Sunday, June 17, 2007

Striped Shore Crab

Scientific name: Pachygrapsus crassipes
Common name: Striped Shore Crab
Range: Oregon to Baja California
More information: P. crassipes has a very close cousin, P. transversus (the Mottled Shore Crab), who occupies the Atlantic coast--from North Carolina south to Uruguay.

The above photo was taken near low tide at a Laguna Beach tidepool. I observed, several days later, that nearly all of the crabs encountered at a tidepool at high tide in nearby Corona del Mar were Striped Shore Crabs.

To find out more, including what these crabs eat, see this entry at VR Tidepool (a really old website).

Sunday, June 10, 2007

Harlequin Bug

Scientific name: Murgantia histrionica
Common name: Harlequin Bug; Calico back; Calico Bug; Fire Bug
Range: throughout U.S. as well as Canada adjacent to New England; especially southern U.S.
More information: The above photo is of a later nymph. He is feeding on bladderpod in Crystal Cove State Park, near Laguna Beach, June 2006.

See Harlequin bug entry at Natural History of Orange County; entry

UPDATE, 7/7/07: I came across a whole bunch of these bugs while walking on a trail near my apartment (Salt Creek Park) in early June, again feeding on a bladderpod plant. They were definitely in a different stage of development, as their markings were of a noticeably different pattern.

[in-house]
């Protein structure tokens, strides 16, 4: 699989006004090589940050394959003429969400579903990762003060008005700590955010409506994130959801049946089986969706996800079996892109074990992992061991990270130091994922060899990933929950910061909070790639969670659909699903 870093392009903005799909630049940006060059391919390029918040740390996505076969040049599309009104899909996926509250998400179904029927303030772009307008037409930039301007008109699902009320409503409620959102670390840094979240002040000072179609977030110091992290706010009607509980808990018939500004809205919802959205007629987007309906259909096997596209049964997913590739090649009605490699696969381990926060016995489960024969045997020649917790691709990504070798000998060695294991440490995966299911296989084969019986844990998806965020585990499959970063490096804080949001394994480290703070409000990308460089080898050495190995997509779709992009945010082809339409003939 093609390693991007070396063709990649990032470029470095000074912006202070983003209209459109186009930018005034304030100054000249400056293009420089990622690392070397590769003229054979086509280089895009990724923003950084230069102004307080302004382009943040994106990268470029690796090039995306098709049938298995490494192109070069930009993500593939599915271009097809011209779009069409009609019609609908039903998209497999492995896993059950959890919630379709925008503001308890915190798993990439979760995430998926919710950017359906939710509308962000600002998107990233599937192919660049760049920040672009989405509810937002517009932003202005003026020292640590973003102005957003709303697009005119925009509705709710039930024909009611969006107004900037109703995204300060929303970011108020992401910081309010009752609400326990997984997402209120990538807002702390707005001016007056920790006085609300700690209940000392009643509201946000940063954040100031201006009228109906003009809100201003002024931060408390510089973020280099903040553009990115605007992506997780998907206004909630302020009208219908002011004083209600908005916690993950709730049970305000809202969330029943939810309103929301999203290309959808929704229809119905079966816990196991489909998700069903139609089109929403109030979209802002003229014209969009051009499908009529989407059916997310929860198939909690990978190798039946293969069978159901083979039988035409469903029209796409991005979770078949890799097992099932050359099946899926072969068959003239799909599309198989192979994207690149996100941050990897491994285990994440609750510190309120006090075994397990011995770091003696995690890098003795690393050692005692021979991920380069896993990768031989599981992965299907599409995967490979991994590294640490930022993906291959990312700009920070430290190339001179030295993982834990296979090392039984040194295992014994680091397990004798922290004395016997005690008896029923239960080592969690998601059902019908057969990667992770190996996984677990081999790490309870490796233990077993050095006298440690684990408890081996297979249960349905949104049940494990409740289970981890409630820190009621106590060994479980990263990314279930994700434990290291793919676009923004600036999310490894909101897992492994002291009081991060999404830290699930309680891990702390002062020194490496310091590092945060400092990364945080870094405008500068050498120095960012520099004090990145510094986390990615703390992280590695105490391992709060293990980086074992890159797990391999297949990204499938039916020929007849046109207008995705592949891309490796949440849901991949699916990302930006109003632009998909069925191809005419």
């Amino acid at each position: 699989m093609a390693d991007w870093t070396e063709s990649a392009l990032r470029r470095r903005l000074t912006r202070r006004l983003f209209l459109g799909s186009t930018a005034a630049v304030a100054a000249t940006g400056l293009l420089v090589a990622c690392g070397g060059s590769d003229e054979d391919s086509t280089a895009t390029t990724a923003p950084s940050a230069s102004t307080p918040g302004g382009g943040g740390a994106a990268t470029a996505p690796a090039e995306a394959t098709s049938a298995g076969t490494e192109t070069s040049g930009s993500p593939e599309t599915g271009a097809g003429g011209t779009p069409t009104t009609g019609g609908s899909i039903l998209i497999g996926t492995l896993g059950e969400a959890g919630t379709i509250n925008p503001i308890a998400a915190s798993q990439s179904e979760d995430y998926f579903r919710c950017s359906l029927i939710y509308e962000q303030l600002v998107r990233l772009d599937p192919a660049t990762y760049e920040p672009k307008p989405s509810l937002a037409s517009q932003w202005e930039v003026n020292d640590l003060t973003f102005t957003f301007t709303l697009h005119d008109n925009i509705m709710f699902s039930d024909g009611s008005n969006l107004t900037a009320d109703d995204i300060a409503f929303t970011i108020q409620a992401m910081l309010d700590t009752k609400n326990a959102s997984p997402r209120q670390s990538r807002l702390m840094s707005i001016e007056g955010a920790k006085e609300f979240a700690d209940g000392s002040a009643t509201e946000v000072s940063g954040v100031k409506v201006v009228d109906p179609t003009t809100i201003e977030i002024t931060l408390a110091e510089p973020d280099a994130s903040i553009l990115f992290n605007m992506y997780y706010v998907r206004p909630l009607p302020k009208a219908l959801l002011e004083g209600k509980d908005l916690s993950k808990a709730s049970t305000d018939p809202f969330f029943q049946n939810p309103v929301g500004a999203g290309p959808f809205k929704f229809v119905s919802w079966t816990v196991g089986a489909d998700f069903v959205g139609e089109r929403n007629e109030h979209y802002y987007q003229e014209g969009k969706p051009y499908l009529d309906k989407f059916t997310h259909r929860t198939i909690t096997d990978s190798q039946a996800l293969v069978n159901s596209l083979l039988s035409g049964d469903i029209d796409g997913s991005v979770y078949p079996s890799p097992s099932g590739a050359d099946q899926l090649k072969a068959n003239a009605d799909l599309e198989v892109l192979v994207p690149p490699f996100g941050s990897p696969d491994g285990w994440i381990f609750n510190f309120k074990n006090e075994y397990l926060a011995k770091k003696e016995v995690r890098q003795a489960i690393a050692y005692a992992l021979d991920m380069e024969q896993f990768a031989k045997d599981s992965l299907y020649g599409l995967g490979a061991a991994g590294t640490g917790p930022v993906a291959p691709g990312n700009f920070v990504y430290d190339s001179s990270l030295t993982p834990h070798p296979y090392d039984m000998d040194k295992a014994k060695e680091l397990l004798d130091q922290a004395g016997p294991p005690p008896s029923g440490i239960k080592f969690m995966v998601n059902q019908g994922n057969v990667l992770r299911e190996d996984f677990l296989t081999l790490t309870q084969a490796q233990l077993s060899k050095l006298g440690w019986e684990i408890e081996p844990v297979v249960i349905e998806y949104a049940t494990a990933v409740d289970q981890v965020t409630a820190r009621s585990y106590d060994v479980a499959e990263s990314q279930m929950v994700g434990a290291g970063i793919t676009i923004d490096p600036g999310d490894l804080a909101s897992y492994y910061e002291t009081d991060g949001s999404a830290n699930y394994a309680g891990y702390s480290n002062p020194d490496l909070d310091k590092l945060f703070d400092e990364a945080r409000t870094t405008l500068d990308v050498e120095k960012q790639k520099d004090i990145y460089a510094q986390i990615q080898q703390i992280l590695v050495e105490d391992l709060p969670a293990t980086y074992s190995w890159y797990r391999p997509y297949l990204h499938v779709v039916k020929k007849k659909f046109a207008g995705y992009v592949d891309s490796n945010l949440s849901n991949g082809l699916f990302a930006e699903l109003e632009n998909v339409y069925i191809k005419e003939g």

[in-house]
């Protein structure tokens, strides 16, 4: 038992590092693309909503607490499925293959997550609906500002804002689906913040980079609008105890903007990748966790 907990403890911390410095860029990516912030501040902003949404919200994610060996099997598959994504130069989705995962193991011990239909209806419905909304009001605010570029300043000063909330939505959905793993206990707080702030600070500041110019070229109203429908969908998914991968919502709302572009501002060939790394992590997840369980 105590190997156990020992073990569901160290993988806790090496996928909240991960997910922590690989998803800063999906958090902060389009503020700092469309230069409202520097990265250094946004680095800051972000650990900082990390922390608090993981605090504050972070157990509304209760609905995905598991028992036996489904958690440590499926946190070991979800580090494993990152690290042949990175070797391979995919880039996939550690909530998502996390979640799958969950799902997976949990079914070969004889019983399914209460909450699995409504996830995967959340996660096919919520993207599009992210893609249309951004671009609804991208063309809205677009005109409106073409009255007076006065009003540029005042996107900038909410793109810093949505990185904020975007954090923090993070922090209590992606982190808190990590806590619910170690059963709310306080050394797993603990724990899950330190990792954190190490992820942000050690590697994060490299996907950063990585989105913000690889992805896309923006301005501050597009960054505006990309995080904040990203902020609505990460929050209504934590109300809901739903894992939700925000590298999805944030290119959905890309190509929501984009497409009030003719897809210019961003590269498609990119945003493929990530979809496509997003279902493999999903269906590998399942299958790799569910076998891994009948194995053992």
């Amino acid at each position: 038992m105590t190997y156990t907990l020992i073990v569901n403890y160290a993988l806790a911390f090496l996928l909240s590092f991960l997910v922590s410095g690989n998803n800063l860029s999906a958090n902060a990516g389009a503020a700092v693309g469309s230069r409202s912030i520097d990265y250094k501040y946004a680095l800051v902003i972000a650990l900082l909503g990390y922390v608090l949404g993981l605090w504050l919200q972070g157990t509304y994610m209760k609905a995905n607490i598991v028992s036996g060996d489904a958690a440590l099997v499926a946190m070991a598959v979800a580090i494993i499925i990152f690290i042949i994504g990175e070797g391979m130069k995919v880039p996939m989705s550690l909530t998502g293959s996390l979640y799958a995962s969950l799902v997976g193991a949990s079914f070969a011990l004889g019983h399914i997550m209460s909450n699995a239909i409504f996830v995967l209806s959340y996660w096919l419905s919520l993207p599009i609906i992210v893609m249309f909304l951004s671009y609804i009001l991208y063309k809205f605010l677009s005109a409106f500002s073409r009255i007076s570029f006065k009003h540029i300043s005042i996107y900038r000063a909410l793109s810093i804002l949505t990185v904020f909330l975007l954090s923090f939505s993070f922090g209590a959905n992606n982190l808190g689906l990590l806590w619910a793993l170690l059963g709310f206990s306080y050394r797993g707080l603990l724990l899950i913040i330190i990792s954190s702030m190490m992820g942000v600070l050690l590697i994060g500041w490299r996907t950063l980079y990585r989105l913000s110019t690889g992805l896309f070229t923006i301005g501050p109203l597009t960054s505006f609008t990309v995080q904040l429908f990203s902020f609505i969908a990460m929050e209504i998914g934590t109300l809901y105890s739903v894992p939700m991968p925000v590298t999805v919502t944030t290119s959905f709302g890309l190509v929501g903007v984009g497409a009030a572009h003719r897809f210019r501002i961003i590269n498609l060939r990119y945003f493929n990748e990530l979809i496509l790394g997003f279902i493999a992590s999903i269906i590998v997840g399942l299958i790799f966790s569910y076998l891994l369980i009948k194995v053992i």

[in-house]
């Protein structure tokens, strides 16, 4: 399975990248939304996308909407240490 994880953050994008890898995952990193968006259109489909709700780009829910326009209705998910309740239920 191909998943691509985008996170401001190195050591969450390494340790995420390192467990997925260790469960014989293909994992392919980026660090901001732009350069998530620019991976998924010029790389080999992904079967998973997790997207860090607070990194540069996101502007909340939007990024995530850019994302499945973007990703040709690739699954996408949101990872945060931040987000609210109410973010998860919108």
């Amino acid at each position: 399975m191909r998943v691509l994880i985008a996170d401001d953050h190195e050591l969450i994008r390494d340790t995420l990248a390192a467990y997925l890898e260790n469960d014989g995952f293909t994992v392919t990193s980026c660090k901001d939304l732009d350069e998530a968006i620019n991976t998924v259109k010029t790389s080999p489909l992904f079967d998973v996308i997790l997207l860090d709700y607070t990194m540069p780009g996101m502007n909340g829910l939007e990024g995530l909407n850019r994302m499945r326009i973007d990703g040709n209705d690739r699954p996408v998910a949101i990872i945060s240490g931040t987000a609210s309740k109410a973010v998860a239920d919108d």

Saturday, June 9, 2007


Jacaranda tree growing by La Brea Tar Pits.

Jacaranda leaves, flower, and fruit, up close.

Jacaranda tree growing by my apartment.

Scientific name: Jacaranda mimosifolia
Common name: Jacaranda; Green Ebony; Brazilian Rose Wood; Blue Jacaranda, Black Poui
Range: native to Argentina and Bolivia
More information:

Jacaranda entry at California

"Blue Jacaranda" at Wikipedia

"Jacaranda" (genus) at Wikipedia

Friday, June 8, 2007

Weeping Bottlebrush

Scientific name: Callistemon viminalis
Common name: Weeping Bottlebrush
Range: pending
More information: pending

Here in Orange County and in the Los Angeles area, I've seen many members of the myrtle family in the form of medium-sized eucalyptus trees as well as large, woody bushes.


So it's worth noting that this is definitely not the only species of myrtle used in landscaping here in Orange County. (More on the other species, later...)

Thursday, June 7, 2007

Bush Monkeyflower

Scientific name: Mimulus aurantiacus
Common name: Bush monkeyflower, Sticky monkeyflower
Range: southwestern Oregon through most of California (according to Wikipedia entry)
More information: entry, Bush monkeyflower; Wikipedia entry, "Mimulus aurantiacus"

It is sometimes called "Sticky monkeyflower", presumably because the leaves are sticky to the touch. (I will have to try this.)

According to Introduction to the Plant Life of Southern California (Rundel and Gustafson), the name "monkeyflower" refers to the two-lipped flowers which resemble small faces (from the front).